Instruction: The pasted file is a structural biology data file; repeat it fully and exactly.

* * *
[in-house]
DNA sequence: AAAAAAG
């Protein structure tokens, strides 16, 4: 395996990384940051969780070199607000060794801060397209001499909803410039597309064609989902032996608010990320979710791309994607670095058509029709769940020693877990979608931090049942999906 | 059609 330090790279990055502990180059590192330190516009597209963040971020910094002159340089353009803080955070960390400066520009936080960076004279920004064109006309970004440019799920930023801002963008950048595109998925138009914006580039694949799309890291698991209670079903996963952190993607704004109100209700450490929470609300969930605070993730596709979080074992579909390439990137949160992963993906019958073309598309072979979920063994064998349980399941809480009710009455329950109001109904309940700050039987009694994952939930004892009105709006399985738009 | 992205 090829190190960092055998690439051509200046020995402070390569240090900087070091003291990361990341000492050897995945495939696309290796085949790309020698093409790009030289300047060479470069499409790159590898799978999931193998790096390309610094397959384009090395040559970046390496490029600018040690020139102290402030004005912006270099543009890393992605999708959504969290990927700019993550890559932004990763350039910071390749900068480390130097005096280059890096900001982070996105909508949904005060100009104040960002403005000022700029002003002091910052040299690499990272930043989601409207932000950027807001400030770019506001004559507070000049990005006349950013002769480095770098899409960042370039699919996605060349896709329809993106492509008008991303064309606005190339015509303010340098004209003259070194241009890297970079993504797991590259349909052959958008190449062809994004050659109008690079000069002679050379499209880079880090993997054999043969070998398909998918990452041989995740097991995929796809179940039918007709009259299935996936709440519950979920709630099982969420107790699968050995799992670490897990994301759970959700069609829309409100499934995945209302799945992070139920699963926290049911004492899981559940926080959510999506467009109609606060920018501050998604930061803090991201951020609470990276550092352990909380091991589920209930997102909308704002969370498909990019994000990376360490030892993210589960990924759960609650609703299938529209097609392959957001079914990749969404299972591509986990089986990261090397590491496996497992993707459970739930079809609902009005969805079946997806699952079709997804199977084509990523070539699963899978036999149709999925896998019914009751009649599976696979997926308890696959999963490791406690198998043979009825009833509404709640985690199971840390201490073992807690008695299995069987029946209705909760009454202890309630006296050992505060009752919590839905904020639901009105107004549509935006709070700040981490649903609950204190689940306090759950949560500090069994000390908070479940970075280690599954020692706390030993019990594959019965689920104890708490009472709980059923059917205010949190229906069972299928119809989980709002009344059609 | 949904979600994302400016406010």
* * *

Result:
[in-house]
DNA sequence: AAAAAAG
């Protein structure tokens, strides 16, 4: 395996990384940051969780070199607000060794801060397209001499909803410039597309064609989902032996608010990320979710791309994607670095058509029709769940020693877990979608931090049942999906 | 059609 330090790279990055502990180059590192330190516009597209963040971020910094002159340089353009803080955070960390400066520009936080960076004279920004064109006309970004440019799920930023801002963008950048595109998925138009914006580039694949799309890291698991209670079903996963952190993607704004109100209700450490929470609300969930605070993730596709979080074992579909390439990137949160992963993906019958073309598309072979979920063994064998349980399941809480009710009455329950109001109904309940700050039987009694994952939930004892009105709006399985738009 | 992205 090829190190960092055998690439051509200046020995402070390569240090900087070091003291990361990341000492050897995945495939696309290796085949790309020698093409790009030289300047060479470069499409790159590898799978999931193998790096390309610094397959384009090395040559970046390496490029600018040690020139102290402030004005912006270099543009890393992605999708959504969290990927700019993550890559932004990763350039910071390749900068480390130097005096280059890096900001982070996105909508949904005060100009104040960002403005000022700029002003002091910052040299690499990272930043989601409207932000950027807001400030770019506001004559507070000049990005006349950013002769480095770098899409960042370039699919996605060349896709329809993106492509008008991303064309606005190339015509303010340098004209003259070194241009890297970079993504797991590259349909052959958008190449062809994004050659109008690079000069002679050379499209880079880090993997054999043969070998398909998918990452041989995740097991995929796809179940039918007709009259299935996936709440519950979920709630099982969420107790699968050995799992670490897990994301759970959700069609829309409100499934995945209302799945992070139920699963926290049911004492899981559940926080959510999506467009109609606060920018501050998604930061803090991201951020609470990276550092352990909380091991589920209930997102909308704002969370498909990019994000990376360490030892993210589960990924759960609650609703299938529209097609392959957001079914990749969404299972591509986990089986990261090397590491496996497992993707459970739930079809609902009005969805079946997806699952079709997804199977084509990523070539699963899978036999149709999925896998019914009751009649599976696979997926308890696959999963490791406690198998043979009825009833509404709640985690199971840390201490073992807690008695299995069987029946209705909760009454202890309630006296050992505060009752919590839905904020639901009105107004549509935006709070700040981490649903609950204190689940306090759950949560500090069994000390908070479940970075280690599954020692706390030993019990594959019965689920104890708490009472709980059923059917205010949190229906069972299928119809989980709002009344059609 | 949904979600994302400016406010």